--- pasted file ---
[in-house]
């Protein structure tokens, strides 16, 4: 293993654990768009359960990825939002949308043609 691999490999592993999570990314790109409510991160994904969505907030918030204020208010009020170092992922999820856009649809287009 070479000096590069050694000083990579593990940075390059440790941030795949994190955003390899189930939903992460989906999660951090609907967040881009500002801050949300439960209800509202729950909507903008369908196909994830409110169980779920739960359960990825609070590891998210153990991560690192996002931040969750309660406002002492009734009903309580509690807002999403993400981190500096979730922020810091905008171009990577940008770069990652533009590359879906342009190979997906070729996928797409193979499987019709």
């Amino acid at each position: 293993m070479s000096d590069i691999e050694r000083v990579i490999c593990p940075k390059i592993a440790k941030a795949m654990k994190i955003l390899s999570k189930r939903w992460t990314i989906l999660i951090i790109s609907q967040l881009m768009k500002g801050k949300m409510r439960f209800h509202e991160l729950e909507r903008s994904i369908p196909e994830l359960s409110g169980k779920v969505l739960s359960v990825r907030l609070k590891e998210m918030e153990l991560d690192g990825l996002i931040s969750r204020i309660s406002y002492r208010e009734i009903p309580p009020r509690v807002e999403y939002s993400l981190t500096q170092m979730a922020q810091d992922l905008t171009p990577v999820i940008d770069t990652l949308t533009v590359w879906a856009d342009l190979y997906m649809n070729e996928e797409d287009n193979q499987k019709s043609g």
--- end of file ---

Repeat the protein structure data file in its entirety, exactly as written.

[in-house]
């Protein structure tokens, strides 16, 4: 293993654990768009359960990825939002949308043609 691999490999592993999570990314790109409510991160994904969505907030918030204020208010009020170092992922999820856009649809287009 070479000096590069050694000083990579593990940075390059440790941030795949994190955003390899189930939903992460989906999660951090609907967040881009500002801050949300439960209800509202729950909507903008369908196909994830409110169980779920739960359960990825609070590891998210153990991560690192996002931040969750309660406002002492009734009903309580509690807002999403993400981190500096979730922020810091905008171009990577940008770069990652533009590359879906342009190979997906070729996928797409193979499987019709």
């Amino acid at each position: 293993m070479s000096d590069i691999e050694r000083v990579i490999c593990p940075k390059i592993a440790k941030a795949m654990k994190i955003l390899s999570k189930r939903w992460t990314i989906l999660i951090i790109s609907q967040l881009m768009k500002g801050k949300m409510r439960f209800h509202e991160l729950e909507r903008s994904i369908p196909e994830l359960s409110g169980k779920v969505l739960s359960v990825r907030l609070k590891e998210m918030e153990l991560d690192g990825l996002i931040s969750r204020i309660s406002y002492r208010e009734i009903p309580p009020r509690v807002e999403y939002s993400l981190t500096q170092m979730a922020q810091d992922l905008t171009p990577v999820i940008d770069t990652l949308t533009v590359w879906a856009d342009l190979y997906m649809n070729e996928e797409d287009n193979q499987k019709s043609g």